I’d had enough. Twenty years on a Florida barrier island. Hurricanes, hurricanes, and more hurricanes. The bridge to the island even got blown out once. Did I mention sharks? Plenty of them, and their feeding time happened to coincide with my favorite swimming times: at night, in the early morning, or late in the day. And alligators. Not on a barrier island, you say? They don’t swim in salt water? Well, I’m here to tell you that alligators swim in fresh water, in sewer water, in chlorinated swimming pool water, and, in the summer, in salt water. They’ll come right up on the beach, just when you’re ready for bikinis and such. A real mood killer, those alligators. To save the meanest for last, there are cotton-mouthed moccasins. Everywhere. Under your house, on the trails through the woods, just waiting for you when you get out of your kayak to stretch your legs. But it’s the August humidity that usually drives Florida crackers to the mountains every summer.
Coming from Florida to Upstate South Carolina is like moving from Mars to Earth, so I enrolled in the Clemson Upstate Master Naturalist program, to begin what will surely be a life-long learning process to understand this amazing natural world of Lake Jocassee and the Jocassee Gorges. Kay has since completed the program as well, but as a native North Carolinian, she knew way more than me to begin with. When it comes to plants, to flowers, to trees, she’s got me whipped, but I’ve got her over a barrel when it comes to geology, to birds, to the climate. I intend to keep it that way. Otherwise she’d be a mess to live with. It has become quite a pleasure for me to be an occasional writer about our area in both the South Carolina Wildlife Magazine and the Jocassee Journal. Lastly, I must admit that I live to swim, and Lake Jocassee is the most sublime swimming experience I have ever enjoyed. You can take the boy out of Florida, but you just can’t get the boy out of the water!
* And since Kay’s won’t mention it, I should tell you that she is an extraordinary garden writer. In Florida, she wrote a regular column for two newspapers. Since moving to the shores of Lake Jocassee, she has been the garden columnist for the Sentinel, the bi-monthly publication for FOLKS (Friends of Lake Keowee). Lastly, she has recently penned her first children’s book, ‘Tales From a Tree’. The narrator is an oak tree. Imagine that.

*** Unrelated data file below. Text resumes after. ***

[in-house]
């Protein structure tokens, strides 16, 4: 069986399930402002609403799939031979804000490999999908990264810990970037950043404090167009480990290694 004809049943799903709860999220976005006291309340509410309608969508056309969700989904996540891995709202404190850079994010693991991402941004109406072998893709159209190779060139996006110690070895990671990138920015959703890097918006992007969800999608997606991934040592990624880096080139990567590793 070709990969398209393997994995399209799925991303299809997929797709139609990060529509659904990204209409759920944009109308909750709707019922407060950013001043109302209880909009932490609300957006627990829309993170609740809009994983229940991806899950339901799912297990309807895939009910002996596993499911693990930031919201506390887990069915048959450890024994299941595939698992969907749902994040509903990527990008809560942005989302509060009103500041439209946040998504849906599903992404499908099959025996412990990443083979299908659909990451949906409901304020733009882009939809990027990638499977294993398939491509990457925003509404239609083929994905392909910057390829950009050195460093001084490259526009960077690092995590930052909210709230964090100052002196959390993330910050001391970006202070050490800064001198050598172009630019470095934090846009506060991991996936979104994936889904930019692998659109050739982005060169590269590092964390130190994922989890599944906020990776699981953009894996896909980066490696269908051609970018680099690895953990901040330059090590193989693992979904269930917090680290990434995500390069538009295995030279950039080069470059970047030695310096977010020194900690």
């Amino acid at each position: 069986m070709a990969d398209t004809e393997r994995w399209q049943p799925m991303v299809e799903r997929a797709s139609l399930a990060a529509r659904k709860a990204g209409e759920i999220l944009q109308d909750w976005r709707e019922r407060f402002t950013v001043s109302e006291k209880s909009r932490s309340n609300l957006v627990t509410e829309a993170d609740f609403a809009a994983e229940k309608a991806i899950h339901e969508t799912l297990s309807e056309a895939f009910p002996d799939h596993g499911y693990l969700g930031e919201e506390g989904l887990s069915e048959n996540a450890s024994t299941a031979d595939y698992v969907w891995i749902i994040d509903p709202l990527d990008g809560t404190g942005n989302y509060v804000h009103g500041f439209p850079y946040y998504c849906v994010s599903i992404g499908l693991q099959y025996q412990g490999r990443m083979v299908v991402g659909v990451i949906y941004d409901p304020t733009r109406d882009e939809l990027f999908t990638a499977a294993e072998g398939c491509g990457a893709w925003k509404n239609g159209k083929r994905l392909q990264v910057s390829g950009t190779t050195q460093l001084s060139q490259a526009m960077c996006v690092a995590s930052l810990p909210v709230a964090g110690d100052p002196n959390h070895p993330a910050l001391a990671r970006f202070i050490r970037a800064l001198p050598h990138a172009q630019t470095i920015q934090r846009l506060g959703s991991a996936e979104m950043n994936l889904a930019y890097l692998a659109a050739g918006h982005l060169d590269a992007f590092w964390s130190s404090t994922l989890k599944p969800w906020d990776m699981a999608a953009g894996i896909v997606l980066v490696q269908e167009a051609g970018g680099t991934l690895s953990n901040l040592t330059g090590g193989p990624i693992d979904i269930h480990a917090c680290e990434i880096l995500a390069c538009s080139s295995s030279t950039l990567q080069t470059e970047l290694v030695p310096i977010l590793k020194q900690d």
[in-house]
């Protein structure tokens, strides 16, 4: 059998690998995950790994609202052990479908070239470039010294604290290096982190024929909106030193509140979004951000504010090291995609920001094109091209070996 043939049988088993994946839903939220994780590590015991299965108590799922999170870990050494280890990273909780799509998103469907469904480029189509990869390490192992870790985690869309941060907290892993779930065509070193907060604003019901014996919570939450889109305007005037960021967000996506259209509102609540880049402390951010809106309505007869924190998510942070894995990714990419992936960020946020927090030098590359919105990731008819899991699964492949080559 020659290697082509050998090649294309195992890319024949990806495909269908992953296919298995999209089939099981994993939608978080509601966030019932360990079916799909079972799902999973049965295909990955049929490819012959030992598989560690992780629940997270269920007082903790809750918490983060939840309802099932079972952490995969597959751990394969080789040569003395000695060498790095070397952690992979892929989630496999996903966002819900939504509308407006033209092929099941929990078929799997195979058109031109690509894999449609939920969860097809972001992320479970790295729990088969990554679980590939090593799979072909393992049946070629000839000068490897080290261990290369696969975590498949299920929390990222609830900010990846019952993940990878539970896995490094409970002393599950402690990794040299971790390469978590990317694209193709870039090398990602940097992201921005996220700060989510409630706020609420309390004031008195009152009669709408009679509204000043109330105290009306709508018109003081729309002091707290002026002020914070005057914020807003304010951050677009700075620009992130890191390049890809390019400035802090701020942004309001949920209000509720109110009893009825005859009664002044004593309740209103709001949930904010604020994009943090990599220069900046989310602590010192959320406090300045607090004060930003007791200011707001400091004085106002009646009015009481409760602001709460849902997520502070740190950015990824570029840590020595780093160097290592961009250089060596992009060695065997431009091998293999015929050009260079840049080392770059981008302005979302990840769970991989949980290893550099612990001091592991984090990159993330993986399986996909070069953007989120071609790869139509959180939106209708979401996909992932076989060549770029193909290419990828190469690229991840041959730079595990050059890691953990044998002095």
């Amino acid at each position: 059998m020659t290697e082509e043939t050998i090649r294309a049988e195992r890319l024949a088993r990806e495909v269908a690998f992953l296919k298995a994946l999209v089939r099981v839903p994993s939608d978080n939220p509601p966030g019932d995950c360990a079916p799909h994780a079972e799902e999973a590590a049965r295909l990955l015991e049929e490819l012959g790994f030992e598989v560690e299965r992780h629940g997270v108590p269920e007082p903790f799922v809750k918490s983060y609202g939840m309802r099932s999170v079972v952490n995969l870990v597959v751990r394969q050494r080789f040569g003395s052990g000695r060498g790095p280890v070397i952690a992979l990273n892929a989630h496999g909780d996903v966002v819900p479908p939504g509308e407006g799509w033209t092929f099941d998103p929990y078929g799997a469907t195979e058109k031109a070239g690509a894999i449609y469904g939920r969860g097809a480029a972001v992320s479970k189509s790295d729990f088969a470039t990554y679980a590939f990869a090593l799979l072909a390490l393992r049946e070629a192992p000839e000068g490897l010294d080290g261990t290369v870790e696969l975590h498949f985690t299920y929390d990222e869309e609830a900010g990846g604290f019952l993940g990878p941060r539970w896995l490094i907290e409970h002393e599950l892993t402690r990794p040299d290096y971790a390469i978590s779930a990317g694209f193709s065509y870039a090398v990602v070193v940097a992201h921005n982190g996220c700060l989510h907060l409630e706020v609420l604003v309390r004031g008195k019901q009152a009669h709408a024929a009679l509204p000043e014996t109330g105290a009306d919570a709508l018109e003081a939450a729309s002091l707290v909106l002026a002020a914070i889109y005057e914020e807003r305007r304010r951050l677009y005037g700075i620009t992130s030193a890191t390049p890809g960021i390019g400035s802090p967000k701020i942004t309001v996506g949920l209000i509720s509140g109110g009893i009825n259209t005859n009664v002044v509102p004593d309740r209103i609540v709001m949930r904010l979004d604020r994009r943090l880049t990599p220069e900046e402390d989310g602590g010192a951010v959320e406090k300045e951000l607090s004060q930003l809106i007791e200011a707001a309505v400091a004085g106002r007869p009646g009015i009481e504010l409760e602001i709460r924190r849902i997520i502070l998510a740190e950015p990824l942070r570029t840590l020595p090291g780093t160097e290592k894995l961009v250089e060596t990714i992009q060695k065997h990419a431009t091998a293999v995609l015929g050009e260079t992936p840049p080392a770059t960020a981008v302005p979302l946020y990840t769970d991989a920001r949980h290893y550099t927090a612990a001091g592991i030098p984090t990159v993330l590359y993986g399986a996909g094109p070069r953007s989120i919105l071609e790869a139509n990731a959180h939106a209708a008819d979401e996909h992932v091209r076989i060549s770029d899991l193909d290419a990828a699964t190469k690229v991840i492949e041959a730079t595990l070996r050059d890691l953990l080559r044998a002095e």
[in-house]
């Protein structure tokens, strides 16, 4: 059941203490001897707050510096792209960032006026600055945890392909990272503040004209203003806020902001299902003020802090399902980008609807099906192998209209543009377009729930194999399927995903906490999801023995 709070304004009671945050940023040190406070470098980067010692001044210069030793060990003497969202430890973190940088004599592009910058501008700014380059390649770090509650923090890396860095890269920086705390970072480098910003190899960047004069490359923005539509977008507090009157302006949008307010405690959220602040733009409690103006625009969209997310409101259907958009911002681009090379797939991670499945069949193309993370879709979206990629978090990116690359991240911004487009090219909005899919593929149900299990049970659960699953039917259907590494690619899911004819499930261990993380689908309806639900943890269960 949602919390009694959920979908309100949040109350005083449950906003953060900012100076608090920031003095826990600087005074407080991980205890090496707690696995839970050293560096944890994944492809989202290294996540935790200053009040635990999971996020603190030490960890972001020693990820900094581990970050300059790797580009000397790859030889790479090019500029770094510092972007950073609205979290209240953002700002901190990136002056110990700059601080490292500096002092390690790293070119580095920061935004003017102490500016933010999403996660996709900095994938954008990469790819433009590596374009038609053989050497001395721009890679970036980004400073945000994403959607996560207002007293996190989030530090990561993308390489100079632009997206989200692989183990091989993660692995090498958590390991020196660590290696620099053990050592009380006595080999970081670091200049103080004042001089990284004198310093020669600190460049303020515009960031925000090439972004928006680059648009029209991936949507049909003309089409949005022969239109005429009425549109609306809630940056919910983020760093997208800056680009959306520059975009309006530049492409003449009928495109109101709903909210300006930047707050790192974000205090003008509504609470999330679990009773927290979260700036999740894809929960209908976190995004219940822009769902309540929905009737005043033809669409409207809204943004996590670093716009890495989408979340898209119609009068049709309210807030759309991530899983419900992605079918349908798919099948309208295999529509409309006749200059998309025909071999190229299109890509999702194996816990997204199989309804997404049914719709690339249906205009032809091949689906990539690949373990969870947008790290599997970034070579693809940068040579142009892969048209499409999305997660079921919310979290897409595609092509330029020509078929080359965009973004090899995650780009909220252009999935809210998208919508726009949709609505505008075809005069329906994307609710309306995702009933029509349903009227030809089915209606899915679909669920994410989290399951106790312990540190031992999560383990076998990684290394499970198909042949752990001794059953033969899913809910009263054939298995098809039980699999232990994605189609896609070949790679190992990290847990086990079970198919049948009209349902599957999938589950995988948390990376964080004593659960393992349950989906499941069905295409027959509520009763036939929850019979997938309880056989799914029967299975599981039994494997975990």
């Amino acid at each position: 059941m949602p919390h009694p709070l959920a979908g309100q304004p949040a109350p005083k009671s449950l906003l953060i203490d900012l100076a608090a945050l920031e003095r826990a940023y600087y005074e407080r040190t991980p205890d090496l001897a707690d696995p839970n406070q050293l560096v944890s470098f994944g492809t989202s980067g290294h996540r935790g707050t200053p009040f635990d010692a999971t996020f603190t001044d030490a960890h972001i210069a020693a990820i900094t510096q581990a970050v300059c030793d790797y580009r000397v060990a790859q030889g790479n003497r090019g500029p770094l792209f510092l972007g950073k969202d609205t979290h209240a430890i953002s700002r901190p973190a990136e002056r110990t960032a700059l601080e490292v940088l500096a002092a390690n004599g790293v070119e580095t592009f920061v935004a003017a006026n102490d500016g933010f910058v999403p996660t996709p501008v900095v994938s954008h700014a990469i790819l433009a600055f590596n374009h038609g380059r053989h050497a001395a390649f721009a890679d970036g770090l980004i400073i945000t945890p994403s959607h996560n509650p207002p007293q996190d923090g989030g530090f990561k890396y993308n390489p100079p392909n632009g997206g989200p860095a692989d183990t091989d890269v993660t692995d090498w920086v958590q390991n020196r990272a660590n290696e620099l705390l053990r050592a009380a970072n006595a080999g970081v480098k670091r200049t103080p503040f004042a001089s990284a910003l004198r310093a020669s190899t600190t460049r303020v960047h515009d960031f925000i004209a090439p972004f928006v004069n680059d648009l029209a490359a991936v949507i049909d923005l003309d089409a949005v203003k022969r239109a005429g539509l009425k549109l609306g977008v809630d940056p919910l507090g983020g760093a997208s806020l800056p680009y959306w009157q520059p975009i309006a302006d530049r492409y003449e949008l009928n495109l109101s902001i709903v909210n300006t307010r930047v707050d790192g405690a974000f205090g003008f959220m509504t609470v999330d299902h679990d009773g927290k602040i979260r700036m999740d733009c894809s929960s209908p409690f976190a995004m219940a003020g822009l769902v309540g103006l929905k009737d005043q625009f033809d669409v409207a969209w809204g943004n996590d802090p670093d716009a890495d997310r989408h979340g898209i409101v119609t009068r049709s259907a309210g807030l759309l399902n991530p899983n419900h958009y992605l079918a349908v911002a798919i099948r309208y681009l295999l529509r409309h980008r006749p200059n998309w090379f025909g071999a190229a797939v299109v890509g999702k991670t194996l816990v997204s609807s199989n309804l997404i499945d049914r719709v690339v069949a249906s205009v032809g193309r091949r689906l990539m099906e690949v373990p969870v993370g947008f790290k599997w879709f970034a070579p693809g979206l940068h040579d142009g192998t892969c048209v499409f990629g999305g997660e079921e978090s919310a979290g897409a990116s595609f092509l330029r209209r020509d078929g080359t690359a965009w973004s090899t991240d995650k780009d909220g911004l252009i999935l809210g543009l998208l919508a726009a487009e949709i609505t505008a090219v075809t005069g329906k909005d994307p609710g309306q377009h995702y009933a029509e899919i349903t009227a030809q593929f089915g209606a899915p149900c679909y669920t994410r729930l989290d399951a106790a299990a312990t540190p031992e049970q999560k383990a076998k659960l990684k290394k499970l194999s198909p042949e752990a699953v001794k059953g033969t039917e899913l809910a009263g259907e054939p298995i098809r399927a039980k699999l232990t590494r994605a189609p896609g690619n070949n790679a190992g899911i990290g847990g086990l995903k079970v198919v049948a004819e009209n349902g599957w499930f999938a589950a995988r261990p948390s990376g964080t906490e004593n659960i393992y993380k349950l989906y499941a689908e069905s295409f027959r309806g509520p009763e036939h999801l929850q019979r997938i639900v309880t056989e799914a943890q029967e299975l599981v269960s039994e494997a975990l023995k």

Me? Why, I’m just happy to be here, introducing new friends to this special place we call the Jocassee Gorges.
Of course, as Brooks says, I have put in my time swimming with alligators, moccasins, sharks, jellyfish, and sting rays. It’s nice, being able to get in the water at Lake Jocassee without wondering whether something will sting/bite/eat me! But those are tales for another time.
I first found my home in the southern Blue Ridge mountains as a young adult, and they have always kept a little piece of my heart. When Brooks and I left the Forgotten Coast of Florida and moved to the base of the southern Blue Ridge escarpment, I felt whole again. I was welcomed home by rhododendron and mountain laurel, by doghobble and trillium, even by the dying hemlocks. My old, familiar friends. “You know us,” they whispered to me, “but there is so much more to learn.” I enrolled in a Master Naturalist program, only to have my eyes opened to how little I really know about the relationships in nature -- relationships between rocks and trees and fungus and fish and weather and mountains – and how that invisible thread links us all together.
Oh, the bio. Brooks, my dear husband, says it should say something about me. Bleh. Well, my life’s work has revolved around different aspects of the garden trade, which has allowed me the freedom of working outside. I’ve made three trips through the Master Gardener program (slow learner?), written environmental gardening columns for the past ten years, and worked in more beautiful community and private gardens than I can count. I am passionate about clean water, clean air, and clean food, and will expose any gardening practice which threatens the well-being of our little planet.
Enough about me. You are here for the lake. Allow Brooks and me to share our experience on this lovely mountain lake with you and your family and friends. We will do our best to show you a good time, and have you leave a little piece of your heart with Lake Jocassee.
* And since Brooks won’t mention it, I should tell you that since moving to the shores of Lake Jocassee he has plunged headlong into his new world. He is now VP of the Upstate Master Naturalist Association, and is on the boards of the Foothills Trail Conference, Friends of Jocassee (FOJ), and Friends of Lake Keowee (FOLKS).